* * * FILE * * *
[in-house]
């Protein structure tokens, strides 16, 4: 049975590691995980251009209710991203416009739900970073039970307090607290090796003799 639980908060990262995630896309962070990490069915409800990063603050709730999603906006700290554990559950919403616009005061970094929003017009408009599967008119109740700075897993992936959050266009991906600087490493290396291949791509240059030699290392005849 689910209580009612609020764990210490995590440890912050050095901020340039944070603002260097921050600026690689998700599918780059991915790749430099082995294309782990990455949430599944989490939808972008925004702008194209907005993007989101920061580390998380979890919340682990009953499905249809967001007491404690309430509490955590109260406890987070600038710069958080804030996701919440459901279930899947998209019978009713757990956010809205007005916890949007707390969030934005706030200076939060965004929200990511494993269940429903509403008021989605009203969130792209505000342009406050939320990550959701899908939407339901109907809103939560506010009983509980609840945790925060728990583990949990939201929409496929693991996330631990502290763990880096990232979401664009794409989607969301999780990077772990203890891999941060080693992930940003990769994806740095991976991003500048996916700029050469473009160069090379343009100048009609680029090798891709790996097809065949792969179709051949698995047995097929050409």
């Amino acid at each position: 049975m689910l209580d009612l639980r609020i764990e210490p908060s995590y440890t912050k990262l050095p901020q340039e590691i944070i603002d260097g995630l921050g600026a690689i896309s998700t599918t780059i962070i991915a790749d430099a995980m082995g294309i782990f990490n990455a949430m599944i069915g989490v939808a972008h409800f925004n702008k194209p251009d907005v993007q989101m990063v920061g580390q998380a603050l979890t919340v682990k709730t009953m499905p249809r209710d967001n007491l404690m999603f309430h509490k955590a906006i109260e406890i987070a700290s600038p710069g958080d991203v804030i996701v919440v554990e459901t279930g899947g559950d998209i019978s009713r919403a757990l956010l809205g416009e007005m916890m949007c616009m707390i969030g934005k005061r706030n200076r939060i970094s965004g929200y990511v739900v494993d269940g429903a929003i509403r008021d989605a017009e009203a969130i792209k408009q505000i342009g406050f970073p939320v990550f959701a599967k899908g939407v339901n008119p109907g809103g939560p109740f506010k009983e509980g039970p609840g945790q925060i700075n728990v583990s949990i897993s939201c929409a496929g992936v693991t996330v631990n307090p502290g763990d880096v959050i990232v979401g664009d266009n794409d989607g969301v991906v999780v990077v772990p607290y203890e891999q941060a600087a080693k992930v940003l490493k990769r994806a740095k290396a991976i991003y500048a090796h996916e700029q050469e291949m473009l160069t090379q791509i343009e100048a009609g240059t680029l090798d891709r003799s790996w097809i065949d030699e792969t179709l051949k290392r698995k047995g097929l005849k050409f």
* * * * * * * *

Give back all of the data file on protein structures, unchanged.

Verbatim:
[in-house]
């Protein structure tokens, strides 16, 4: 049975590691995980251009209710991203416009739900970073039970307090607290090796003799 639980908060990262995630896309962070990490069915409800990063603050709730999603906006700290554990559950919403616009005061970094929003017009408009599967008119109740700075897993992936959050266009991906600087490493290396291949791509240059030699290392005849 689910209580009612609020764990210490995590440890912050050095901020340039944070603002260097921050600026690689998700599918780059991915790749430099082995294309782990990455949430599944989490939808972008925004702008194209907005993007989101920061580390998380979890919340682990009953499905249809967001007491404690309430509490955590109260406890987070600038710069958080804030996701919440459901279930899947998209019978009713757990956010809205007005916890949007707390969030934005706030200076939060965004929200990511494993269940429903509403008021989605009203969130792209505000342009406050939320990550959701899908939407339901109907809103939560506010009983509980609840945790925060728990583990949990939201929409496929693991996330631990502290763990880096990232979401664009794409989607969301999780990077772990203890891999941060080693992930940003990769994806740095991976991003500048996916700029050469473009160069090379343009100048009609680029090798891709790996097809065949792969179709051949698995047995097929050409």
């Amino acid at each position: 049975m689910l209580d009612l639980r609020i764990e210490p908060s995590y440890t912050k990262l050095p901020q340039e590691i944070i603002d260097g995630l921050g600026a690689i896309s998700t599918t780059i962070i991915a790749d430099a995980m082995g294309i782990f990490n990455a949430m599944i069915g989490v939808a972008h409800f925004n702008k194209p251009d907005v993007q989101m990063v920061g580390q998380a603050l979890t919340v682990k709730t009953m499905p249809r209710d967001n007491l404690m999603f309430h509490k955590a906006i109260e406890i987070a700290s600038p710069g958080d991203v804030i996701v919440v554990e459901t279930g899947g559950d998209i019978s009713r919403a757990l956010l809205g416009e007005m916890m949007c616009m707390i969030g934005k005061r706030n200076r939060i970094s965004g929200y990511v739900v494993d269940g429903a929003i509403r008021d989605a017009e009203a969130i792209k408009q505000i342009g406050f970073p939320v990550f959701a599967k899908g939407v339901n008119p109907g809103g939560p109740f506010k009983e509980g039970p609840g945790q925060i700075n728990v583990s949990i897993s939201c929409a496929g992936v693991t996330v631990n307090p502290g763990d880096v959050i990232v979401g664009d266009n794409d989607g969301v991906v999780v990077v772990p607290y203890e891999q941060a600087a080693k992930v940003l490493k990769r994806a740095k290396a991976i991003y500048a090796h996916e700029q050469e291949m473009l160069t090379q791509i343009e100048a009609g240059t680029l090798d891709r003799s790996w097809i065949d030699e792969t179709l051949k290392r698995k047995g097929l005849k050409f």